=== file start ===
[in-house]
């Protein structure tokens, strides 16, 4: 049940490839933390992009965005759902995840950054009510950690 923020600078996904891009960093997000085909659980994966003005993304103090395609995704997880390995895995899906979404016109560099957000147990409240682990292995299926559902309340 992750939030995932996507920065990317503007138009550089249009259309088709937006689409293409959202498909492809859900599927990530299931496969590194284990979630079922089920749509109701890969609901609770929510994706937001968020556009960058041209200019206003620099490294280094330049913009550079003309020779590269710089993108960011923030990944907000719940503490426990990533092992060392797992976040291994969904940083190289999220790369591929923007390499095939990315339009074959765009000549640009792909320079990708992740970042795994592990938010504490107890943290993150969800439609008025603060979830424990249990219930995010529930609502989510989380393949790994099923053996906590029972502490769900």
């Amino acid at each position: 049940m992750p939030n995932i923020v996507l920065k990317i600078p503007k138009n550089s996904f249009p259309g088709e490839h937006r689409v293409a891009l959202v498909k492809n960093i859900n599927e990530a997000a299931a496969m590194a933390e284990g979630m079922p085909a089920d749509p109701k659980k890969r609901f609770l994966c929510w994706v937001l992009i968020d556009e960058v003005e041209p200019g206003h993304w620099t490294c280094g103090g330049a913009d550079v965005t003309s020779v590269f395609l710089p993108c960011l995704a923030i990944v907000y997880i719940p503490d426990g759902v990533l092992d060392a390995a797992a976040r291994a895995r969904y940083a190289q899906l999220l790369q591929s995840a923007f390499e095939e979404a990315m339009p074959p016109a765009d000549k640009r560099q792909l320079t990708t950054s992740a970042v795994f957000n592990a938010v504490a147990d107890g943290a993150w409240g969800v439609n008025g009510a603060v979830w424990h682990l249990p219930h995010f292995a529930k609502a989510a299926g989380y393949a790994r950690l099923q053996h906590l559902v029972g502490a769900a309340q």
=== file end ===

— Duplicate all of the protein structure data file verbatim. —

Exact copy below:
[in-house]
């Protein structure tokens, strides 16, 4: 049940490839933390992009965005759902995840950054009510950690 923020600078996904891009960093997000085909659980994966003005993304103090395609995704997880390995895995899906979404016109560099957000147990409240682990292995299926559902309340 992750939030995932996507920065990317503007138009550089249009259309088709937006689409293409959202498909492809859900599927990530299931496969590194284990979630079922089920749509109701890969609901609770929510994706937001968020556009960058041209200019206003620099490294280094330049913009550079003309020779590269710089993108960011923030990944907000719940503490426990990533092992060392797992976040291994969904940083190289999220790369591929923007390499095939990315339009074959765009000549640009792909320079990708992740970042795994592990938010504490107890943290993150969800439609008025603060979830424990249990219930995010529930609502989510989380393949790994099923053996906590029972502490769900």
């Amino acid at each position: 049940m992750p939030n995932i923020v996507l920065k990317i600078p503007k138009n550089s996904f249009p259309g088709e490839h937006r689409v293409a891009l959202v498909k492809n960093i859900n599927e990530a997000a299931a496969m590194a933390e284990g979630m079922p085909a089920d749509p109701k659980k890969r609901f609770l994966c929510w994706v937001l992009i968020d556009e960058v003005e041209p200019g206003h993304w620099t490294c280094g103090g330049a913009d550079v965005t003309s020779v590269f395609l710089p993108c960011l995704a923030i990944v907000y997880i719940p503490d426990g759902v990533l092992d060392a390995a797992a976040r291994a895995r969904y940083a190289q899906l999220l790369q591929s995840a923007f390499e095939e979404a990315m339009p074959p016109a765009d000549k640009r560099q792909l320079t990708t950054s992740a970042v795994f957000n592990a938010v504490a147990d107890g943290a993150w409240g969800v439609n008025g009510a603060v979830w424990h682990l249990p219930h995010f292995a529930k609502a989510a299926g989380y393949a790994r950690l099923q053996h906590l559902v029972g502490a769900a309340q």